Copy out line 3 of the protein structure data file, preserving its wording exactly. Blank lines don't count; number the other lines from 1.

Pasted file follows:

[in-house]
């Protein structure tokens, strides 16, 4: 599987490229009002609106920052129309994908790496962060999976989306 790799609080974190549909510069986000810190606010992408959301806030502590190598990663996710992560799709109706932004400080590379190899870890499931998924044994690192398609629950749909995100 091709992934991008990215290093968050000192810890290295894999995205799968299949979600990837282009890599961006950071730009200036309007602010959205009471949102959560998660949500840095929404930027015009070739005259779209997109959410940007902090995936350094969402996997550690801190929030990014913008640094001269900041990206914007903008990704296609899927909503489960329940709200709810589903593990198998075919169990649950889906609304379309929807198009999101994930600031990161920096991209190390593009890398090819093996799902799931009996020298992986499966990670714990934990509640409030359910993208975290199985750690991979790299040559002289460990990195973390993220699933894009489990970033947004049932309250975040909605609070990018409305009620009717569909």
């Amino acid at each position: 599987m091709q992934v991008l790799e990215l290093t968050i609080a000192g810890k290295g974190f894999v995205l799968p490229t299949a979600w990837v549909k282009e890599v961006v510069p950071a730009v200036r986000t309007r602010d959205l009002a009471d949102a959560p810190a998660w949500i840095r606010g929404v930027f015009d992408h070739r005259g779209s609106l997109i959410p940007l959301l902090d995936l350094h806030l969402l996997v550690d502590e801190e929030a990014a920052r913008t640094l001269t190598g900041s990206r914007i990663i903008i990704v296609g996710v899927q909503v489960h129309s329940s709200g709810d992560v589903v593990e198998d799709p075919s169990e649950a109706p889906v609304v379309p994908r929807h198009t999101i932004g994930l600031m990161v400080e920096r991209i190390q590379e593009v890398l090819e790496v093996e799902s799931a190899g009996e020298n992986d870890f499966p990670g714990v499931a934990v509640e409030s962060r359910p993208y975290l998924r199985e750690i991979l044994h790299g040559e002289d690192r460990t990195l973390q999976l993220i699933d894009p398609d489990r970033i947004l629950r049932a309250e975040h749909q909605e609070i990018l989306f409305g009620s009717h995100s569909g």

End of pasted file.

């Amino acid at each position: 599987m091709q992934v991008l790799e990215l290093t968050i609080a000192g810890k290295g974190f894999v995205l799968p490229t299949a979600w990837v549909k282009e890599v961006v510069p950071a730009v200036r986000t309007r602010d959205l009002a009471d949102a959560p810190a998660w949500i840095r606010g929404v930027f015009d992408h070739r005259g779209s609106l997109i959410p940007l959301l902090d995936l350094h806030l969402l996997v550690d502590e801190e929030a990014a920052r913008t640094l001269t190598g900041s990206r914007i990663i903008i990704v296609g996710v899927q909503v489960h129309s329940s709200g709810d992560v589903v593990e198998d799709p075919s169990e649950a109706p889906v609304v379309p994908r929807h198009t999101i932004g994930l600031m990161v400080e920096r991209i190390q590379e593009v890398l090819e790496v093996e799902s799931a190899g009996e020298n992986d870890f499966p990670g714990v499931a934990v509640e409030s962060r359910p993208y975290l998924r199985e750690i991979l044994h790299g040559e002289d690192r460990t990195l973390q999976l993220i699933d894009p398609d489990r970033i947004l629950r049932a309250e975040h749909q909605e609070i990018l989306f409305g009620s009717h995100s569909g």